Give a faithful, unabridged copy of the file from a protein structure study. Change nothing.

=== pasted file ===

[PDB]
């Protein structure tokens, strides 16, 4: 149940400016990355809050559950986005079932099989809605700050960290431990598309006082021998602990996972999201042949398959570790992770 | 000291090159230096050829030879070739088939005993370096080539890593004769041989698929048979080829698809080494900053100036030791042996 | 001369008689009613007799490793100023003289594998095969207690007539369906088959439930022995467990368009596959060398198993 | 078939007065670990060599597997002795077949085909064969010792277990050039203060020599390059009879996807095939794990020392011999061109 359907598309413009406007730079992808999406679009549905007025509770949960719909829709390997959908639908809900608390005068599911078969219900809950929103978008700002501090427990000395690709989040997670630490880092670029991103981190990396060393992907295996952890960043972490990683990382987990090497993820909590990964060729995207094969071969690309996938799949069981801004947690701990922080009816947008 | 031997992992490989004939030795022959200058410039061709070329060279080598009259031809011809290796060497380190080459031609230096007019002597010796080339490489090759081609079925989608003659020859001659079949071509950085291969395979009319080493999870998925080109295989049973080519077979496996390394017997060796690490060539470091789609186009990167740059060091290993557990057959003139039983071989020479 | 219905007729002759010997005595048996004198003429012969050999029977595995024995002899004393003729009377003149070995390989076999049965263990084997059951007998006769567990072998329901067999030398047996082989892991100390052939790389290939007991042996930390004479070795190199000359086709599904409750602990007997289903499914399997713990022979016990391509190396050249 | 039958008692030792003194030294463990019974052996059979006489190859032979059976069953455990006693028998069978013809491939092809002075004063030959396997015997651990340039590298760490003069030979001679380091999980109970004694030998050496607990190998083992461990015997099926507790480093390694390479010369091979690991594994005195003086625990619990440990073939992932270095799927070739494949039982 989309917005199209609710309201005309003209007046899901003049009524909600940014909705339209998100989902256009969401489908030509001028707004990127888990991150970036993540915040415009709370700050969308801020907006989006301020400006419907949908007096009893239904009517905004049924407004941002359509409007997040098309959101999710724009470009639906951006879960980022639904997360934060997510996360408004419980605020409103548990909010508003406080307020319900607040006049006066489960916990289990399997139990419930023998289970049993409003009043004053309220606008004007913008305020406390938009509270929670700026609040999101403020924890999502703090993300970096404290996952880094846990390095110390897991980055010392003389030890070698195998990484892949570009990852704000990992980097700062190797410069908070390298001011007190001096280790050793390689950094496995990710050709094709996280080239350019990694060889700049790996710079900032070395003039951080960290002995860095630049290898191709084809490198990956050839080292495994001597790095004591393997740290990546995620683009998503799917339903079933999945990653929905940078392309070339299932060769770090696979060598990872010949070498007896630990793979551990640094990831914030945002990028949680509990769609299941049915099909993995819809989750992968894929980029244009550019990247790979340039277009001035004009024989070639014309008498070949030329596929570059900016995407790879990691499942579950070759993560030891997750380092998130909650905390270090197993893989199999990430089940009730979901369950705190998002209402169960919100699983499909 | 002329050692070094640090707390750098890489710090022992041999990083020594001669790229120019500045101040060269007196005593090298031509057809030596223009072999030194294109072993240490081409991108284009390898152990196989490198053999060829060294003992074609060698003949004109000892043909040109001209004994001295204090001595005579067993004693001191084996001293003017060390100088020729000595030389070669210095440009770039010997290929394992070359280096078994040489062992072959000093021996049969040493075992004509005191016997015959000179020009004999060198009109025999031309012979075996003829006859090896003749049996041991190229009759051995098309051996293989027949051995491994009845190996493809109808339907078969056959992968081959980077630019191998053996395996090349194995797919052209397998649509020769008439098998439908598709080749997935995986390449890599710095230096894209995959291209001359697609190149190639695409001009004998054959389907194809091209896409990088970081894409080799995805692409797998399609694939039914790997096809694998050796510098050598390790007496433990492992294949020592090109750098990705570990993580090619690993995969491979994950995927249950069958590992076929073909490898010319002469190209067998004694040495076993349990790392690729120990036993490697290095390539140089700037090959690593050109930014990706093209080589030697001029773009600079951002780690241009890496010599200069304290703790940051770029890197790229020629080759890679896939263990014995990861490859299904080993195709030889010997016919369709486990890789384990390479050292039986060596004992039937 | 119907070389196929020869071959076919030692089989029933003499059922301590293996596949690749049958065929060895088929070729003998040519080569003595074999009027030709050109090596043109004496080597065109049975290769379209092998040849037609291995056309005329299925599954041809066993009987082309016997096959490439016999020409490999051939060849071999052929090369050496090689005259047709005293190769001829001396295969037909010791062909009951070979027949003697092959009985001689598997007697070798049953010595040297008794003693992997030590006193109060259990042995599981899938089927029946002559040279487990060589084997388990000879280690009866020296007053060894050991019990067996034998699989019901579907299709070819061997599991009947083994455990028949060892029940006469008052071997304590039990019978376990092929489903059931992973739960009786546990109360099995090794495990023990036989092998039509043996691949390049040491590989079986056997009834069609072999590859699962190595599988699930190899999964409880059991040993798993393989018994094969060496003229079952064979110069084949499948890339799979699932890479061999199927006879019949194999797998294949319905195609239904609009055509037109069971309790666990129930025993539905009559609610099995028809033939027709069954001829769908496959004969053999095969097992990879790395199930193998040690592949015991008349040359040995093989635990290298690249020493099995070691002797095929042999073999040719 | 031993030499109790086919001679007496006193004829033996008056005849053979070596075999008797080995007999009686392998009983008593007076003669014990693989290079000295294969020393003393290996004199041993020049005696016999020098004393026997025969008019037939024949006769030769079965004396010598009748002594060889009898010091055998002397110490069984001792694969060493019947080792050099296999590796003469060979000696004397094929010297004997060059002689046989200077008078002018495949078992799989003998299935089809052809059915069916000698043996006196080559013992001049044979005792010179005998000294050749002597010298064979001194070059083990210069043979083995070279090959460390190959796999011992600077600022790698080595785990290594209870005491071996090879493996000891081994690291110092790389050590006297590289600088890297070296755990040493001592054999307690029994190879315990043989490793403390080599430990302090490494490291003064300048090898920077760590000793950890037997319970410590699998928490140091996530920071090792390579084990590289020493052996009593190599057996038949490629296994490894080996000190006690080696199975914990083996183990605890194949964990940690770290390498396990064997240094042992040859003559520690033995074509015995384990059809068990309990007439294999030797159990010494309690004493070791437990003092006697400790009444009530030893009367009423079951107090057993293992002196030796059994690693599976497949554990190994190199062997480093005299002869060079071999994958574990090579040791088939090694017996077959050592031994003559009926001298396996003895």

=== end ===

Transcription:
[PDB]
């Protein structure tokens, strides 16, 4: 149940400016990355809050559950986005079932099989809605700050960290431990598309006082021998602990996972999201042949398959570790992770 | 000291090159230096050829030879070739088939005993370096080539890593004769041989698929048979080829698809080494900053100036030791042996 | 001369008689009613007799490793100023003289594998095969207690007539369906088959439930022995467990368009596959060398198993 | 078939007065670990060599597997002795077949085909064969010792277990050039203060020599390059009879996807095939794990020392011999061109 359907598309413009406007730079992808999406679009549905007025509770949960719909829709390997959908639908809900608390005068599911078969219900809950929103978008700002501090427990000395690709989040997670630490880092670029991103981190990396060393992907295996952890960043972490990683990382987990090497993820909590990964060729995207094969071969690309996938799949069981801004947690701990922080009816947008 | 031997992992490989004939030795022959200058410039061709070329060279080598009259031809011809290796060497380190080459031609230096007019002597010796080339490489090759081609079925989608003659020859001659079949071509950085291969395979009319080493999870998925080109295989049973080519077979496996390394017997060796690490060539470091789609186009990167740059060091290993557990057959003139039983071989020479 | 219905007729002759010997005595048996004198003429012969050999029977595995024995002899004393003729009377003149070995390989076999049965263990084997059951007998006769567990072998329901067999030398047996082989892991100390052939790389290939007991042996930390004479070795190199000359086709599904409750602990007997289903499914399997713990022979016990391509190396050249 | 039958008692030792003194030294463990019974052996059979006489190859032979059976069953455990006693028998069978013809491939092809002075004063030959396997015997651990340039590298760490003069030979001679380091999980109970004694030998050496607990190998083992461990015997099926507790480093390694390479010369091979690991594994005195003086625990619990440990073939992932270095799927070739494949039982 989309917005199209609710309201005309003209007046899901003049009524909600940014909705339209998100989902256009969401489908030509001028707004990127888990991150970036993540915040415009709370700050969308801020907006989006301020400006419907949908007096009893239904009517905004049924407004941002359509409007997040098309959101999710724009470009639906951006879960980022639904997360934060997510996360408004419980605020409103548990909010508003406080307020319900607040006049006066489960916990289990399997139990419930023998289970049993409003009043004053309220606008004007913008305020406390938009509270929670700026609040999101403020924890999502703090993300970096404290996952880094846990390095110390897991980055010392003389030890070698195998990484892949570009990852704000990992980097700062190797410069908070390298001011007190001096280790050793390689950094496995990710050709094709996280080239350019990694060889700049790996710079900032070395003039951080960290002995860095630049290898191709084809490198990956050839080292495994001597790095004591393997740290990546995620683009998503799917339903079933999945990653929905940078392309070339299932060769770090696979060598990872010949070498007896630990793979551990640094990831914030945002990028949680509990769609299941049915099909993995819809989750992968894929980029244009550019990247790979340039277009001035004009024989070639014309008498070949030329596929570059900016995407790879990691499942579950070759993560030891997750380092998130909650905390270090197993893989199999990430089940009730979901369950705190998002209402169960919100699983499909 | 002329050692070094640090707390750098890489710090022992041999990083020594001669790229120019500045101040060269007196005593090298031509057809030596223009072999030194294109072993240490081409991108284009390898152990196989490198053999060829060294003992074609060698003949004109000892043909040109001209004994001295204090001595005579067993004693001191084996001293003017060390100088020729000595030389070669210095440009770039010997290929394992070359280096078994040489062992072959000093021996049969040493075992004509005191016997015959000179020009004999060198009109025999031309012979075996003829006859090896003749049996041991190229009759051995098309051996293989027949051995491994009845190996493809109808339907078969056959992968081959980077630019191998053996395996090349194995797919052209397998649509020769008439098998439908598709080749997935995986390449890599710095230096894209995959291209001359697609190149190639695409001009004998054959389907194809091209896409990088970081894409080799995805692409797998399609694939039914790997096809694998050796510098050598390790007496433990492992294949020592090109750098990705570990993580090619690993995969491979994950995927249950069958590992076929073909490898010319002469190209067998004694040495076993349990790392690729120990036993490697290095390539140089700037090959690593050109930014990706093209080589030697001029773009600079951002780690241009890496010599200069304290703790940051770029890197790229020629080759890679896939263990014995990861490859299904080993195709030889010997016919369709486990890789384990390479050292039986060596004992039937 | 119907070389196929020869071959076919030692089989029933003499059922301590293996596949690749049958065929060895088929070729003998040519080569003595074999009027030709050109090596043109004496080597065109049975290769379209092998040849037609291995056309005329299925599954041809066993009987082309016997096959490439016999020409490999051939060849071999052929090369050496090689005259047709005293190769001829001396295969037909010791062909009951070979027949003697092959009985001689598997007697070798049953010595040297008794003693992997030590006193109060259990042995599981899938089927029946002559040279487990060589084997388990000879280690009866020296007053060894050991019990067996034998699989019901579907299709070819061997599991009947083994455990028949060892029940006469008052071997304590039990019978376990092929489903059931992973739960009786546990109360099995090794495990023990036989092998039509043996691949390049040491590989079986056997009834069609072999590859699962190595599988699930190899999964409880059991040993798993393989018994094969060496003229079952064979110069084949499948890339799979699932890479061999199927006879019949194999797998294949319905195609239904609009055509037109069971309790666990129930025993539905009559609610099995028809033939027709069954001829769908496959004969053999095969097992990879790395199930193998040690592949015991008349040359040995093989635990290298690249020493099995070691002797095929042999073999040719 | 031993030499109790086919001679007496006193004829033996008056005849053979070596075999008797080995007999009686392998009983008593007076003669014990693989290079000295294969020393003393290996004199041993020049005696016999020098004393026997025969008019037939024949006769030769079965004396010598009748002594060889009898010091055998002397110490069984001792694969060493019947080792050099296999590796003469060979000696004397094929010297004997060059002689046989200077008078002018495949078992799989003998299935089809052809059915069916000698043996006196080559013992001049044979005792010179005998000294050749002597010298064979001194070059083990210069043979083995070279090959460390190959796999011992600077600022790698080595785990290594209870005491071996090879493996000891081994690291110092790389050590006297590289600088890297070296755990040493001592054999307690029994190879315990043989490793403390080599430990302090490494490291003064300048090898920077760590000793950890037997319970410590699998928490140091996530920071090792390579084990590289020493052996009593190599057996038949490629296994490894080996000190006690080696199975914990083996183990605890194949964990940690770290390498396990064997240094042992040859003559520690033995074509015995384990059809068990309990007439294999030797159990010494309690004493070791437990003092006697400790009444009530030893009367009423079951107090057993293992002196030796059994690693599976497949554990190994190199062997480093005299002869060079071999994958574990090579040791088939090694017996077959050592031994003559009926001298396996003895």